- For the loop only get a bike from either the Travellodge or Mad Monkey. They are the most reliable agencies with bikes in good conditions – without the risk to be ripped off. Contact Mad Monkey via their website madmonkey-thakek.com
- The minimum time needed for the 500km loop is 3 days, but I would rather do it in four days to have a full day in Kong Lo
- Instead of doing the full loop you could ride to Kong Lo, and then head back via Thalong to avoid the busy and uninspiring Highway 13.
- Do not miss the Kong Lo cave – it really is a must see in southern Laos
- Take your time and do not rush – the whole area is beautiful and you should enjoy it. Some stops to take in the beauty are worthwhile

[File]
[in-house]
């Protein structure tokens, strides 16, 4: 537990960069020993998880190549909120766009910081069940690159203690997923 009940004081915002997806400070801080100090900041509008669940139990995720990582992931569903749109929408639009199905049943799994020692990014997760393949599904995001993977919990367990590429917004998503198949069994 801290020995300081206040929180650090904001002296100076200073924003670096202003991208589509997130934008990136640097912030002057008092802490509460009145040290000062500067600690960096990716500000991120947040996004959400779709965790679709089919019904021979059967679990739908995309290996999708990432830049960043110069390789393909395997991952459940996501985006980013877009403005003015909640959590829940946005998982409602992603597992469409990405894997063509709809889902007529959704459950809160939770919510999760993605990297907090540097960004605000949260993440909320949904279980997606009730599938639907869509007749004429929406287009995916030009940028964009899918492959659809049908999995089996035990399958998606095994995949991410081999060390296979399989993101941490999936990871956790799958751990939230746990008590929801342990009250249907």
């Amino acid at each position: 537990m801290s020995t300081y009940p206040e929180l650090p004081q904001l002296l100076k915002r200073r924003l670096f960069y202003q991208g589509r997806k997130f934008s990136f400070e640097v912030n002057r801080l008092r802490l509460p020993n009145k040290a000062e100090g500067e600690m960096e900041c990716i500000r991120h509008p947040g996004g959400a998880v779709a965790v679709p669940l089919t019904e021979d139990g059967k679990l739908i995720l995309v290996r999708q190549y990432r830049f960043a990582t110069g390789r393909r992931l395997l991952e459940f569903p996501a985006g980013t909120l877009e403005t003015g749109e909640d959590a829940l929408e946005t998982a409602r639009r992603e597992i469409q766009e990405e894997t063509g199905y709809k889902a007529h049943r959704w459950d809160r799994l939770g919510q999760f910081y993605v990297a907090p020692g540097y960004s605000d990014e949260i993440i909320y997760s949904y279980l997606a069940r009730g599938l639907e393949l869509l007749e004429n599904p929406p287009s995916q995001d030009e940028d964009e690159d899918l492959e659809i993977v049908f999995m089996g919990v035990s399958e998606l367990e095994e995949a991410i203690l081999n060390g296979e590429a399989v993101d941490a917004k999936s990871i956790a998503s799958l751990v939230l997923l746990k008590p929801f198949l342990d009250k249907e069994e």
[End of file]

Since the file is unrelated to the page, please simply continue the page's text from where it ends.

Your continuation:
- If you need a refreshing bath between the caves is a little lagoon Tad Falang which apparently offers a nice swim.
- Try not to leave the places too late – and make sure you arrive at your destinations before it gets dark. Some of the sections are not recommended to ride in darkness.
- If you have more time, you could easily explore some of the other roads in that area i am sure you find some not well visited places.
- And the last recommendation – if you have the time – do the loop. It is a great adventure.